Environment

Contenu concernant les préoccupations environnementales et les questions - Content concerning environmental concerns and issues

Update: Unidentified lying barrels

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by: 

Kate Aley

Five metal 44-gallon drums, discovered dumped at the end of Ch. Therien in Luskville weeks ago, are still in place.

Update: On April 12, Jasmine Leduc, strategic communications advisor with the NCC, updated Pontiac2020 on the situation. NCC conservation officers have now visited the site to ascertain whether the barrels are in a suitable state to be removed, which they are.

The officers then worked to identify the contents, finding solvents, paint, oil and resins. Further investigation is needed to determine the specific type of resin, after which the barrels will be removed, at latest by the end of next week.

Consultation publique CCN / NCC Public Consultation 25-04-2016

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NCC Consultations CCNLa CCN souhaite consulter les citoyens de la municipalité de Pontiac concernant un projet d’amé...

Posted by Municipalité de Pontiac / Municipality of Pontiac on Friday, April 1, 2016

This Omnivore's Dilemma: Pontiac Style

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In my younger years I tried to be a vegetarian. I was embracing the back-to-the-land dream of self-sufficiency, earth sheltered houses, that sort of thing. I tried cooking my way through the Moosewood Cookbook and indeed there are delicious recipes in there that I still use. But inevitably I would go to my parents’ for dinner.

Deer Xing

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by: 

Kate Aley

It's spring in the Pontiac and that means mud, maple and deer trying to get across the road at all times of the day and night.

For every amusing anecdote recalling a group of deer standing obediently at a stop sign looking left and right, there is the gory evidence of those who have evidently not checked for oncoming traffic. Hitting a deer is going to ruin your day, and his as well.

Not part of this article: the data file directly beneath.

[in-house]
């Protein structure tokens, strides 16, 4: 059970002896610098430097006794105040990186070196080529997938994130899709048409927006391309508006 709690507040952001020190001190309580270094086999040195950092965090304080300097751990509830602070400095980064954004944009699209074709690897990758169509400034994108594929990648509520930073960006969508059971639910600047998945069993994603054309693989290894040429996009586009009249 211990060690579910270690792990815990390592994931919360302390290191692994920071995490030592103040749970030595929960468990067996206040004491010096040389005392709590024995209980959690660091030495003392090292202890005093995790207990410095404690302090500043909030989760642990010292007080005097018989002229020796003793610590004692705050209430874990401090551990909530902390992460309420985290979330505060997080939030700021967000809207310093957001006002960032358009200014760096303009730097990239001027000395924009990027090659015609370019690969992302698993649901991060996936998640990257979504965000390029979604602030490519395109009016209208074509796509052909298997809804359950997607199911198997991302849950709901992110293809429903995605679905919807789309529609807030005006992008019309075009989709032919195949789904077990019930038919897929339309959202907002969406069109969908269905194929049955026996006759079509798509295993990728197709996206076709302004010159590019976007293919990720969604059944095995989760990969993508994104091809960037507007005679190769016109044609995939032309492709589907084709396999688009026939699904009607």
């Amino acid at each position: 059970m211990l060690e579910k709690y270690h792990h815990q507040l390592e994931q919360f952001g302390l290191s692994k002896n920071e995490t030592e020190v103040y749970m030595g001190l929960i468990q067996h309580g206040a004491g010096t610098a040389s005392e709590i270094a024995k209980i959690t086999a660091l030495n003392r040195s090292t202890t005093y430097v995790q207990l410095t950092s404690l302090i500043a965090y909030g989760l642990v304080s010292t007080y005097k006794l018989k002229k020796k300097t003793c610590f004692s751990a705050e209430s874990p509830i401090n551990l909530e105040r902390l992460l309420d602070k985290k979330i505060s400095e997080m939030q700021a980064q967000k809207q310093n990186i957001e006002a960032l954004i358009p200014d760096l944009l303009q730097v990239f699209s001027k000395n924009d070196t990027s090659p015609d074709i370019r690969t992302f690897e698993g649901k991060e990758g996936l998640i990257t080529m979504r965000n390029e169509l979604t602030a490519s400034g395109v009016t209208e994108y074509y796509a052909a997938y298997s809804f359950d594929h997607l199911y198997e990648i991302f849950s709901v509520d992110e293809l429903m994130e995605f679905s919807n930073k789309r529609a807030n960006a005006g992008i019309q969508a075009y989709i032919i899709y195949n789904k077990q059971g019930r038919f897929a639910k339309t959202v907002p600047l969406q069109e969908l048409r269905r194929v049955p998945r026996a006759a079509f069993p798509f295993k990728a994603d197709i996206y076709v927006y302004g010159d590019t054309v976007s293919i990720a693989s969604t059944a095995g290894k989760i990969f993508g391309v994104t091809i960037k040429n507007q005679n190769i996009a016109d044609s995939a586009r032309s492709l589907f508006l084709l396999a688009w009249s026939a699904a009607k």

Terres à vendre

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Faut-il s'inquiéter de l'intérêt des investisseurs pour les terres agricoles ?

Entrevue avec Charles-Félix Ross, économiste en chef, UPA.

 

Terres à vendre.Faut-il s'inquiéter de l'intérêt des investisseurs pour les terres agricoles ?Entrevue avec Charles-Félix Ross, économiste en chef, UPA.

Posted by RDI Économie on Tuesday, November 11, 2014

Predicting change: Polls vs. reality

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Bulletin d'Aylmer

As I write this column, the October 19 election is pending, so I have no idea who Canada’s Prime Minister will be. At this point, polls indicate a Liberal minority government. However, polls are inconclusive – as are pundits’ predictions.

Intriguingly, pollsters primarily contact land line users: cell-phone and social-media polling is still in its infancy. This means that polls may not reflect opinions of a vast group of Canadians – and in particular, the youth vote.

It will be fascinating to see the denouement on October 19, when predictions morph into reality. Similarly, predictions concerning climate change are equally challenging.

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L’abolition de la gestion de l’offre menacerait 24 000 emplois, selon une étude

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L'actualité

L’abolition intégrale du système canadien de la gestion de l’offre menacerait 4500 à 6000 fermes et pourrait faire disparaître jusqu’à 24 000 emplois directs au pays, avance une nouvelle étude commandée par Agropur.

Préoccupée par les négociations entourant l’accord de libre-échange du Partenariat transpacifique (PTP), la coopérative québécoise a mandaté le cabinet Boston Consulting Group (BCG) afin qu’il se penche sur les conséquences de ce scénario.

«On constate que jusqu’à 40 pour cent de la production laitière canadienne serait à risque advenant la fin de la gestion de l’offre et sans adaptation préalable», peut-on lire dans l’enquête de 56 pages.

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Local Clusters of Self-Reliance: The Key to Rural Prosperity

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"If you’re a smart rural community, start with what your residents are already spending their money on."



Eardley Escarpment in the Municipality of Pontiac, Québec

By Michael H. Shuman

At a time when daily headlines bring worse and worse news about the plight of rural economies, it's worth reminding ourselves that success is possible.

Last autumn, Marian Burros of the New York Times wrote a piece about how the 3,000-person community of Hardwick, Vermont, has prospered by creating a new "economic cluster" around local food. Cutting-edge restaurants, artisan cheese makers, and organic orchardists turning fruit into exquisite pies are just some of the new businesses that have added an estimated 75-100 jobs to the area in recent years. A new Vermont Food Venture Center hopes to accelerate this creation of enterprises.

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